Inside of the tomb are the partial remains of a burial bench.  Looking at “burial place” #5 (below) The date of the tomb is not certain.

A plan of the interior of the tomb.

The Modern Door into the Tomb.

The Guides at  Garden Tomb stress that it is the resurrection of Jesus, not the issue of finding the exact spot of his burial, that is important.

To visit the official site of the Garden Tomb Association Click Here.

To view, what in my opinion is the best “rolling stone tomb” in Israel Click Here.

Another Gethsemane?

Christian travelers to the Holy Land will often visit the Church of All Nations and its associated garden and/or the Grotto of Gethsemane that is located to the north of it.  Both are associated with Jesus’ experience in the Garden on the night that he was betrayed.

The White Russian Church of Mary Magdalene on the Mount of Olives.

However, there is a third grotto that is located on the grounds of The Church of Saint Mary Magdalene where it is said that Jesus prayed on the night that he was betrayed.  Unfortunately the church compound is only open for visits for 4 hours each week, but its glistening golden domes are a familiar landmark on the western slope of the Mount of Olives.  It is a (white) Russian Orthodox Church built by the Czar Alexander III in 1888.  The church was dedicated to Alexander’s mother, Maria, but is named after Saint Mary Magdalene who was a follower of Jesus and is associated with anointing his body.  She was at the foot of the cross (John 19:25), and Jesus first appeared to her after his resurrection (John 20:1).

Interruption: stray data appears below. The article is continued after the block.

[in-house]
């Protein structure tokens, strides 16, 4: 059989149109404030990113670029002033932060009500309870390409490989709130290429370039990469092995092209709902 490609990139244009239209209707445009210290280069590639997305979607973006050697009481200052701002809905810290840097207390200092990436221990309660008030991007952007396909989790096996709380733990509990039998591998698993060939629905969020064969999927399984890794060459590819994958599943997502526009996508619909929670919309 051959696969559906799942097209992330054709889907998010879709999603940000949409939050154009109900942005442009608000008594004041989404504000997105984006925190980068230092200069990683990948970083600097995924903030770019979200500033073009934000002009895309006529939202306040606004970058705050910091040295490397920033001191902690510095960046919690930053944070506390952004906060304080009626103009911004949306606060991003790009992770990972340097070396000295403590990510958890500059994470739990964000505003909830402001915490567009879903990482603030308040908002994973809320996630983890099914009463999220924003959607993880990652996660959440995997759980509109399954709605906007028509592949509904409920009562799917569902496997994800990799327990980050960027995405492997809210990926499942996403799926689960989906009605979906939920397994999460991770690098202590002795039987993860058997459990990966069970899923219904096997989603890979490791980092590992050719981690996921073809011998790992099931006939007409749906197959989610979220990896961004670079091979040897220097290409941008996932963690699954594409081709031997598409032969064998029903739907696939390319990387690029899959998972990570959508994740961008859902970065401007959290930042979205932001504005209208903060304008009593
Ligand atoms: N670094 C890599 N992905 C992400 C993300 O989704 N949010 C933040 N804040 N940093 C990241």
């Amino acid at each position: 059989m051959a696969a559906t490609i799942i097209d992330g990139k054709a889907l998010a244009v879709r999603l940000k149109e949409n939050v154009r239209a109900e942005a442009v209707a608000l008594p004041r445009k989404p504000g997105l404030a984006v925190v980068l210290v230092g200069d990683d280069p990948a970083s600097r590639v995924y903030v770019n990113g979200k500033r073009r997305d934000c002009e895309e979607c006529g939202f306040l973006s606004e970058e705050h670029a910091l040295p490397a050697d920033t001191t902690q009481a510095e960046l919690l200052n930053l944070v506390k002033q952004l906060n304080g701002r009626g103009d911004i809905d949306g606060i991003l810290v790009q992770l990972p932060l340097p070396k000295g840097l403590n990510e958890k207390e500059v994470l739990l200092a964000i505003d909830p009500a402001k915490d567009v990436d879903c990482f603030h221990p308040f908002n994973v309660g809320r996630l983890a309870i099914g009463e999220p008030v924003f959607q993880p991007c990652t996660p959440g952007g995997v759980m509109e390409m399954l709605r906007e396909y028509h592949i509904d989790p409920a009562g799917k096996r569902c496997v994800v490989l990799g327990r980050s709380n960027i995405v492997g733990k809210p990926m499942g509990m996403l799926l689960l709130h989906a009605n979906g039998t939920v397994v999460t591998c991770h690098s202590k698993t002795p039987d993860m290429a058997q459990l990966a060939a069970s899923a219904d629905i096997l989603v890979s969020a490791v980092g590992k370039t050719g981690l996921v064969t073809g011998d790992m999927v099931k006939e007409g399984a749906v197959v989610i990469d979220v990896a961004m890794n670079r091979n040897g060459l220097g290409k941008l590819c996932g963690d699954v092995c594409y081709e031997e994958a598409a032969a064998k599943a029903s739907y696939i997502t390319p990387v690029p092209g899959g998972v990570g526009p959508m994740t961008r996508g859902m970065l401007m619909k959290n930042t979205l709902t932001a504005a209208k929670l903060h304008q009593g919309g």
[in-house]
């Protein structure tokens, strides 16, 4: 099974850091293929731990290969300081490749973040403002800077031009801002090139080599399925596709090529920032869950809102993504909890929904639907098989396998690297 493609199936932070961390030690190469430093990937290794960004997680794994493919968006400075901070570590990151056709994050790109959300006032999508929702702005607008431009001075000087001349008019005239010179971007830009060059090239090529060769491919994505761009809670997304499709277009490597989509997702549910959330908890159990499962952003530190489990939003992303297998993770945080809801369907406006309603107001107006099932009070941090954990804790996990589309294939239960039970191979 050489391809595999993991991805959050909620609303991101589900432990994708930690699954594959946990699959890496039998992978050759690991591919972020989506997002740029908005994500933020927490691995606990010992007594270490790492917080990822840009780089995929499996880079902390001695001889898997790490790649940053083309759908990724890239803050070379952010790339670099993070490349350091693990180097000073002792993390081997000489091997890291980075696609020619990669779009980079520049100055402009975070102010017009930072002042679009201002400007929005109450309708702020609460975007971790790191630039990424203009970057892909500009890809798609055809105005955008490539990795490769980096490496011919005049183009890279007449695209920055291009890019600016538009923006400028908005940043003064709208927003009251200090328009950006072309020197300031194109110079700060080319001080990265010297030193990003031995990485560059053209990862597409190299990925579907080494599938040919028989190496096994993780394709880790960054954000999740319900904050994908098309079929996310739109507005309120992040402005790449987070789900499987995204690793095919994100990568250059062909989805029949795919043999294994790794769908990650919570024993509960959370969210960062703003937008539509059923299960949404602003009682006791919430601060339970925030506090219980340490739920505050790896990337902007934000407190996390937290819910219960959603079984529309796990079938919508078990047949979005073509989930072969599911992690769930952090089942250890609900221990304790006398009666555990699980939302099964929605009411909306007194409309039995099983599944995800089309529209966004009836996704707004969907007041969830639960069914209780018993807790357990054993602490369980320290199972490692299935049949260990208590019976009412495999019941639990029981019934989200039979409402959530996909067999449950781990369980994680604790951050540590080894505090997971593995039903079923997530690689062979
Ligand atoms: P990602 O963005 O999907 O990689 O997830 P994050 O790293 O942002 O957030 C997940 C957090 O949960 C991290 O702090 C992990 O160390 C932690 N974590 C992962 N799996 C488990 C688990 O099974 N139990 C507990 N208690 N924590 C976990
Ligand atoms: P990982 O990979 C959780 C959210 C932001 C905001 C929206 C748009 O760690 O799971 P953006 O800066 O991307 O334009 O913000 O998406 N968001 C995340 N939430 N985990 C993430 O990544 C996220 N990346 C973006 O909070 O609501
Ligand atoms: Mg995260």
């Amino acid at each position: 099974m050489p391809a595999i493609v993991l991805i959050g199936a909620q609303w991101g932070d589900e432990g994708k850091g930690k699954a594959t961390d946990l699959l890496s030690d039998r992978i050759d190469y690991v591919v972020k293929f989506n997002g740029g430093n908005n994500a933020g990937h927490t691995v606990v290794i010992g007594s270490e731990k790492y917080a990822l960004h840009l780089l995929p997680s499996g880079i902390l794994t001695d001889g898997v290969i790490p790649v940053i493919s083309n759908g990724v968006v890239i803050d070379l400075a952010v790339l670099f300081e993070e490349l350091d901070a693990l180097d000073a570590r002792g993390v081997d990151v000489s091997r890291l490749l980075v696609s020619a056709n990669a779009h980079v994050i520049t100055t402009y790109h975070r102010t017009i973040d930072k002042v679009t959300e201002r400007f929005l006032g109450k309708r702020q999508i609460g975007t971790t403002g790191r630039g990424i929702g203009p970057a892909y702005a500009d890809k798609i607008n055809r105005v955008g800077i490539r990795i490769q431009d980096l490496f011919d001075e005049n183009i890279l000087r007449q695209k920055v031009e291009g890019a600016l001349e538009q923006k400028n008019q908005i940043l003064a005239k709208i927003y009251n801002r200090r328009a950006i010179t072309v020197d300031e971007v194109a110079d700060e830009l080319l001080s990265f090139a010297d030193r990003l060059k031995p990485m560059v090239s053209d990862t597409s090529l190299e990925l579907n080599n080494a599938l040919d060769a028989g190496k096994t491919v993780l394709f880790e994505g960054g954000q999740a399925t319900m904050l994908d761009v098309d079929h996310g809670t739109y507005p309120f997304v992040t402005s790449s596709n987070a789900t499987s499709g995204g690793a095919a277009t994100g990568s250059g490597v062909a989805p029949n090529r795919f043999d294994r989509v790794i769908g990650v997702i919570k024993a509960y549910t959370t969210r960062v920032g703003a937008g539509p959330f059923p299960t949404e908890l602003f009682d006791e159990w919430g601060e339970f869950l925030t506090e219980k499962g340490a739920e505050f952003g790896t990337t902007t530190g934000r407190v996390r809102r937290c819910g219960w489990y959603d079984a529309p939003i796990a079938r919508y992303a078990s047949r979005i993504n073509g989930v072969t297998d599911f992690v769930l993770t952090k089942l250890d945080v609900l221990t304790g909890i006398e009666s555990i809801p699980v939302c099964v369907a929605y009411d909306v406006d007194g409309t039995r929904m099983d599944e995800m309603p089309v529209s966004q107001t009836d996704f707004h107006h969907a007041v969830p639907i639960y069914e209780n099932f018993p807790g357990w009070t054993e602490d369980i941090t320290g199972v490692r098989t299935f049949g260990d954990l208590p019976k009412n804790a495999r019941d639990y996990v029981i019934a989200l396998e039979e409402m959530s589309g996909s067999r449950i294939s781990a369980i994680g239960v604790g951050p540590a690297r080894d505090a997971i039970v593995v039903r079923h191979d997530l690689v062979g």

Entrance to the Gethsemane Cave on the grounds of the Church of Saint Mary Magdalene.

Although not frequently visited by Christian Pilgrims it is believed by some that Jesus, in the Garden of Gethsemane, prayed in this cave on the night that he was betrayed.

View of the altar in the cave/chapel on the grounds of the Church of Saint Mary Magdalene.

In addition to the icons, note the ossuary on the right side of the image.

To view additional, free, high–resolution images of the Church of Saint Mary Magdalene Click Here

The Burial Bench of Jesus?

On Friday, 14 April, the National Geographic Channel will air (10:00 PM EDT)  a one hour special on the recent (November 2016) discoveries at one of the traditional sites of the burial of Jesus.  I have waited for years for this—I hope it will not disappoint!

View looking down from the dome of the rotunda on to the structure that covers the Tomb of Jesus.

This structure is the most recent of a series of structures, from the time of Constantine (ca. A.D. 335) that have enshrined the tomb of Jesus.  It was constructed after the great fire of 1808 and was completed in 1810.

In the lower left portion of the image the canopy over the Coptic chapel is visible, this is on the back (west) side of the structure.  Above, and to the right of center, is the entrance into the Greek Orthodox Catholicon.  The entrance to the two rooms of the tomb is from upper right moving to left (not visible in this image).

Note the iron casing that was put in place during the days of the British Mandate to prevent the structure from collapsing.